A project that is the first of its kind has got researchers delving into their freezers to dig out their half-forgotten contents – compounds previously made or isolated but whose biological activity has never been tested. A crowdsourcing call saw 45 chemists send in almost 350 natural products, which were screened for their therapeutic potential in 50 conditions, including neglected tropical diseases and cancers that aren’t in the public eye.

Among the discoveries are that the pepper spice piperine activates a liver receptor, and an alkaloid that stabilises cellular calcium levels. These compounds and others identified in the screening process could now be a starting point in the search for new drug candidates.

‘I think it’s really creative and potentially transformative,’ says natural product chemist Louise Charkoudian from Haverford College, US.

Abandoned compounds

‘I’m a huge fan of natural products, but I’m awfully familiar with the fact that a lot of labs either isolate or synthesise natural products and just put them in the freezer or send them off, at most, for a token cancer or antibacterial screening,’ says US National Institutes of Health (NIH) chemist Jason Rohde, who led the project.

Although at least half of all drugs are natural products or inspired by them, many pharmaceutical companies have abandoned their natural product research. Compared with other ways of creating large drug discovery libraries – like combinatorial chemistry – ‘natural product discovery and characterisation takes a lot of time and resources’, says Charkoudian. ‘Crowdsourcing their [biochemical] characterisation will help maximise the impact of all of that hard work.’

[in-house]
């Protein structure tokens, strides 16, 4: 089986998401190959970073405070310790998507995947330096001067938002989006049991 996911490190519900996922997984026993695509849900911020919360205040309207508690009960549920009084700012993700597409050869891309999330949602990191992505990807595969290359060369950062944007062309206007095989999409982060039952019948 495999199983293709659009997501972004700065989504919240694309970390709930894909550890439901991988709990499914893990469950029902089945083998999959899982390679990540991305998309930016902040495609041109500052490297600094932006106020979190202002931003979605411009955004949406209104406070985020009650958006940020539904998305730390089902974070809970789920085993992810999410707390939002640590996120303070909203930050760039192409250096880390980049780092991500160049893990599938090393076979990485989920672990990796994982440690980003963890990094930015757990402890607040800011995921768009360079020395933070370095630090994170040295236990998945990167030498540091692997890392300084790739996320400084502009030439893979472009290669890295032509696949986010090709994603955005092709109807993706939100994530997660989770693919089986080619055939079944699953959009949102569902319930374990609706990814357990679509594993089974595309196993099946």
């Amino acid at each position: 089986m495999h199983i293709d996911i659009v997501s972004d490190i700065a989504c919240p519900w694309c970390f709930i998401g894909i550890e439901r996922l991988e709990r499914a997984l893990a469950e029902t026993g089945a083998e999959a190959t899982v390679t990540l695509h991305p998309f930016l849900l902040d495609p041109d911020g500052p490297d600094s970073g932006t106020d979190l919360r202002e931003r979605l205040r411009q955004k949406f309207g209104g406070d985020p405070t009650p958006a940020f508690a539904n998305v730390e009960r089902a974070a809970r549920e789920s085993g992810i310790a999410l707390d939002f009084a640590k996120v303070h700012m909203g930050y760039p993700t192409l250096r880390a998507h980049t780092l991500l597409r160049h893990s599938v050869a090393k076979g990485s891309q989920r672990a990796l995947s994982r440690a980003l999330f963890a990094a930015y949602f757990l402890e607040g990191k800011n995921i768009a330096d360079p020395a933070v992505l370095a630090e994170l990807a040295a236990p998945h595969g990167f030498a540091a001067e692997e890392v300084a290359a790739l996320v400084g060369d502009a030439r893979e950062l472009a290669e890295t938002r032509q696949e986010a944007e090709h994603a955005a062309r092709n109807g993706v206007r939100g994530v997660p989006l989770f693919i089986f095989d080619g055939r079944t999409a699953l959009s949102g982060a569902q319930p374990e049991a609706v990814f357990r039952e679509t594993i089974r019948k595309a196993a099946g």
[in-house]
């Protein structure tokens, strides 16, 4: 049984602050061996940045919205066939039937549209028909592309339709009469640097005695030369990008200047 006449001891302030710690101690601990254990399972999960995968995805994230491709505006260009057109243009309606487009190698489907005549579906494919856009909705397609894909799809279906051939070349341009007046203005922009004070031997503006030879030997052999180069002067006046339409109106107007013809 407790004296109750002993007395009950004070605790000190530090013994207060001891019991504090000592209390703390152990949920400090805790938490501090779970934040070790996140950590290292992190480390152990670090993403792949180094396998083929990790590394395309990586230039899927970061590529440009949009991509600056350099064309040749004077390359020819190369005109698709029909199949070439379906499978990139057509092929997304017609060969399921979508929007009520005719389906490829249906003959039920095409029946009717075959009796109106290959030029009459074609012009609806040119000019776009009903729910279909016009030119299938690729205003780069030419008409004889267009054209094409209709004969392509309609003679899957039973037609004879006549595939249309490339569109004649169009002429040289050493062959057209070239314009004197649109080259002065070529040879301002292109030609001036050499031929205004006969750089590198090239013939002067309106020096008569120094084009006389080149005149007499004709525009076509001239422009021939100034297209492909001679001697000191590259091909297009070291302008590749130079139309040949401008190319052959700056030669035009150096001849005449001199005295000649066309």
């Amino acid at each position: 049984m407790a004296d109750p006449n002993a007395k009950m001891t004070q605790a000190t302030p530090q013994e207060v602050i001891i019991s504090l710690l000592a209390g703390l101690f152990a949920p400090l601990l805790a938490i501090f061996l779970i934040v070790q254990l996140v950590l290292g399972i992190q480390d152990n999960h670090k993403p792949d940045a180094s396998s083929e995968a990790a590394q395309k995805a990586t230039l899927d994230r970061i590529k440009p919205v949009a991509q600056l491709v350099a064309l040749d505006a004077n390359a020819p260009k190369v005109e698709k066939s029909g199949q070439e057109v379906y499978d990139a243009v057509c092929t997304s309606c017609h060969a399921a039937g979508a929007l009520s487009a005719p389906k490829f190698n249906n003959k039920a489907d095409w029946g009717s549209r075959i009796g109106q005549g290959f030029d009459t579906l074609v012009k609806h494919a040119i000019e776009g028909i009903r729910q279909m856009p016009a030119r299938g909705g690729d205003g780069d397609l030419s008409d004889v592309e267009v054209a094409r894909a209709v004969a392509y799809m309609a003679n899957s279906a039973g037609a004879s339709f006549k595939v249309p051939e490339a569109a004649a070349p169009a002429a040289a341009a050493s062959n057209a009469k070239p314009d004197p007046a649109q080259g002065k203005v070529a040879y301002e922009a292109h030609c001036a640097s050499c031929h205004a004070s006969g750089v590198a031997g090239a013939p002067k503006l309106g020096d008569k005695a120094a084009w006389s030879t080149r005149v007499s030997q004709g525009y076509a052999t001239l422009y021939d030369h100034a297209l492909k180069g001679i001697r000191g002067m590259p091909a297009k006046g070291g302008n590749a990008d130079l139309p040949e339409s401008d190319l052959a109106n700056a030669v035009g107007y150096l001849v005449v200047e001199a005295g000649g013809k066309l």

Rohde, who has a background in total synthesis, contacted academic and industrial chemistry groups to ask for natural products whose biological activity had never been tested. Researchers were asked to donate 1mg of an at least 85% pure compound.

346 compounds sent in by 45 teams ended up at the NIH’s high-throughput drug screening facilities. ‘It was really neat to see the level of participation, in particular some grad students were interested in seeing how their molecules behave,’ says Rohde. Each compound was tested against 50 biological targets, many of them for neglected diseases.

Government labs open doors

The alkaloid 2-cathafoline – synthesised by Neil Garg’s lab at the University of California Los Angeles, US – turned out to be a powerful calcium level stabiliser. Its properties might be of interest for treating diabetes or cardiovascular diseases. Piperine, the spicy compound in black pepper, was discovered to activate a receptor that regulates drug metabolising enzymes.

‘I was excited to see this,’ says drug discovery researcher Donna Huryn from the University of Pennsylvania, US. ‘I think this is one of the things the government can do that individual investigators cannot.’

At the same time, researchers might be wary of handing over their material, she adds. ‘Your compounds are like your children, so people feel some ownership of them and want to be aware of what’s being done.’

‘Another issue might be intellectual property,’ says Charkoudian. Rohde explains that any follow-up publications on biological activity were agreed to be in collaboration with the NIH. Separate agreements would be made if any of the compounds were to be taken forward as a potential drug.

However, as screening libraries go, a 350-compound set is small. ‘My dream was to look at a much bigger set and do more informatics-type analyses,’ says Rohde. The NIH might consider a similar project in the future, Rohde indicates, but is unlikely to accept submissions on a rolling basis as this would complicate testing.

Students, Charkoudian says, would certainly value the opportunity to send in their compounds. ‘I think it would be cool if this sort of thing could be integrated into a course-based undergraduate experience.’

Rohde thinks that collaborations such as this will continue to become more commonplace in chemistry, which has been lagging behind other scientific fields. ‘I really hope it expands because I think there are many more people who would like to contribute to this library,’ Huryn agrees. ‘I think it’s the way of the future, it shows people collaborating and the government taking a leadership position.’